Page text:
Its rare to photograph relationships. But sometimes a photographer and a city come together, filled with nostalgia, memories and fluidity so intense and intimate that its nothing less than a masterpiece. Ara Guler’s Istanbul is one such book which is not to be missed.
I had originally been introduced to this book about a year ago by a dear friend but because it was so expensive then, there was no chance of getting it. And recently, in the sale where I’ve been spending all my money (a bookshop nearby has 70% off) I found it!
So what is this book really about and who is Ara Guler? Its not a travel book but a documentation of a Istanbul which once was. And this all is poetically brought together with personal nostalgia and sensitivity by the Magnum photographer Ara Guler. I would certainly say that this is the best documentation of Istanbul I’ve ever seen.
In terms of the make of the book, its hardbound with a dust jacket. In the images you’ll see that there is a major glossiness to the cover but that is only because I covered it with a plastic sheet. The book has great printing, all images in black&white. Some of them are single page and some of them are spreads. Ara Guler uses both medium format and 35mm to create his images, evident from the quality and printing. The book is thick but very light for its size.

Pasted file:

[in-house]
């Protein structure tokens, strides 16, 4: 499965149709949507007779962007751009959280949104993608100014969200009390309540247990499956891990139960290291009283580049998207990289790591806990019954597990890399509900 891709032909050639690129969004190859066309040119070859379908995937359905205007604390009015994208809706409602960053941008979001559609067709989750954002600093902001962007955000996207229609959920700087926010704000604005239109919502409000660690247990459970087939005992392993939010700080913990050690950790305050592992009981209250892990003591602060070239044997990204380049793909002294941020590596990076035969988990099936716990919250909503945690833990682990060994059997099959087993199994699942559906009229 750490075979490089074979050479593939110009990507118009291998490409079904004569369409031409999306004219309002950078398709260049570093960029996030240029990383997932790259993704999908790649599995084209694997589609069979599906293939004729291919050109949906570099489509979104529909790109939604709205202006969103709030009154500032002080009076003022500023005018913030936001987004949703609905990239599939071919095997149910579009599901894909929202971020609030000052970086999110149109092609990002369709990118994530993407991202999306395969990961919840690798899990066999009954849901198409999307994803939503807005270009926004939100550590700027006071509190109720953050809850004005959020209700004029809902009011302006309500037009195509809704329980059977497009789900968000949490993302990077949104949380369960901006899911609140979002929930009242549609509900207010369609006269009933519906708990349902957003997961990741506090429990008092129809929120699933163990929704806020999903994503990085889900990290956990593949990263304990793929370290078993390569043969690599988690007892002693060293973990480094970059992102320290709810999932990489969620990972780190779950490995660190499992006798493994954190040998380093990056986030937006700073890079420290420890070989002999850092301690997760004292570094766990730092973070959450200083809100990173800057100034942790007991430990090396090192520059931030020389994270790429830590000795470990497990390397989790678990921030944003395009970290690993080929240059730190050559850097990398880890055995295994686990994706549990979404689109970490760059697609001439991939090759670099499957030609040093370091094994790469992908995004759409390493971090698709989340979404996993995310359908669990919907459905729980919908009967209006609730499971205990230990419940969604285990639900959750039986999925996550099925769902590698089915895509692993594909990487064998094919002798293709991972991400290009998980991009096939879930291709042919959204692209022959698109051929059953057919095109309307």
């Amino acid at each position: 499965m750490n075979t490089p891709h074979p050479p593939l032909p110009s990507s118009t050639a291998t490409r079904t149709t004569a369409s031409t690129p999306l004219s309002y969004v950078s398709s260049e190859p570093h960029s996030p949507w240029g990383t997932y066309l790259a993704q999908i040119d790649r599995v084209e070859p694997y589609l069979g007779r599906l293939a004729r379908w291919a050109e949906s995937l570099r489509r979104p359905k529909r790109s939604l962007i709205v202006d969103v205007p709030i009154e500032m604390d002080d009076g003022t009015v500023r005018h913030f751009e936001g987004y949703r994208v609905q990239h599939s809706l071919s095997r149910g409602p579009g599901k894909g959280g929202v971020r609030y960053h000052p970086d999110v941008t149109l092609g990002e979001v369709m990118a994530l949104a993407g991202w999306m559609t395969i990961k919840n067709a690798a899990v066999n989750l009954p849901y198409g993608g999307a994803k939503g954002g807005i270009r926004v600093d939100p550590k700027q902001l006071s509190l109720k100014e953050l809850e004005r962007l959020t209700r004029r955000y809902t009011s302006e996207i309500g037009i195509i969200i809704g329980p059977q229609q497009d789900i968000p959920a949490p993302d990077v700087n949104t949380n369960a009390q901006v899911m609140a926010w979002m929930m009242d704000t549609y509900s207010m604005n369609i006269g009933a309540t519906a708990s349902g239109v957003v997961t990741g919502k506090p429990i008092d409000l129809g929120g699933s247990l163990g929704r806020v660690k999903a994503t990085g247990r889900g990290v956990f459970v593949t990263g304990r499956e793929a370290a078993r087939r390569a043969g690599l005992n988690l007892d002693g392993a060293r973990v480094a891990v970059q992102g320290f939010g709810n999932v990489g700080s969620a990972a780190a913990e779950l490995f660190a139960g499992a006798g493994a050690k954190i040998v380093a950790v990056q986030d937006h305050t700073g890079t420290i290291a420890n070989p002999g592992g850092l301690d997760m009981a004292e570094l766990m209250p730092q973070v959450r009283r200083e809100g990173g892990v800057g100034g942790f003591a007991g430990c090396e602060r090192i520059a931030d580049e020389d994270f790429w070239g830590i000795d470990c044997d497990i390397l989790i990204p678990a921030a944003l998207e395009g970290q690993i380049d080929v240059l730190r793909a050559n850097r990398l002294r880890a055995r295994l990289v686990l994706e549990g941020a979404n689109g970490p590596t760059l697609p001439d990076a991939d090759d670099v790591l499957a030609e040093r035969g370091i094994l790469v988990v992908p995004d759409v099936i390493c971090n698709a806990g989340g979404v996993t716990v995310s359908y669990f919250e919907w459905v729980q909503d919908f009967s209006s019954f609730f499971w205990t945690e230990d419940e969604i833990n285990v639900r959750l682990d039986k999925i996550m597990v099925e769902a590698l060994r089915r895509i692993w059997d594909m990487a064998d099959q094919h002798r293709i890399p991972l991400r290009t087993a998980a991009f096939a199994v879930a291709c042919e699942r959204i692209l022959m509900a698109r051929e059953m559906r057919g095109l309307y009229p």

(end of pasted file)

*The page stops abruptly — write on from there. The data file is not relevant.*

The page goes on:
When you look through the images, words of Orhan Pamuk whisper in your mind, as if they both are different bodies of the same soul. The book focuses deeply on the memories of Istanbul, how it was and what one would see when wandering about in the streets in 1950’s and 60’s. Guler’s images are immersed in drama and fascination, even the mundane of things look spell bounding.
Sometimes living in a city or a hometown, we start taking it for granted, ignoring the details around us, taking the life as routine. But when we as photographers and artists, stop for a moment and look at the space around us, which we’ve grown up in, which holds a thousand memories, it can create works with emotions unsurpassed. Ara Guler does just that and I would say this book is not what it is because he’s a great photographer but also because he interprets the city as a part of him and who is really is.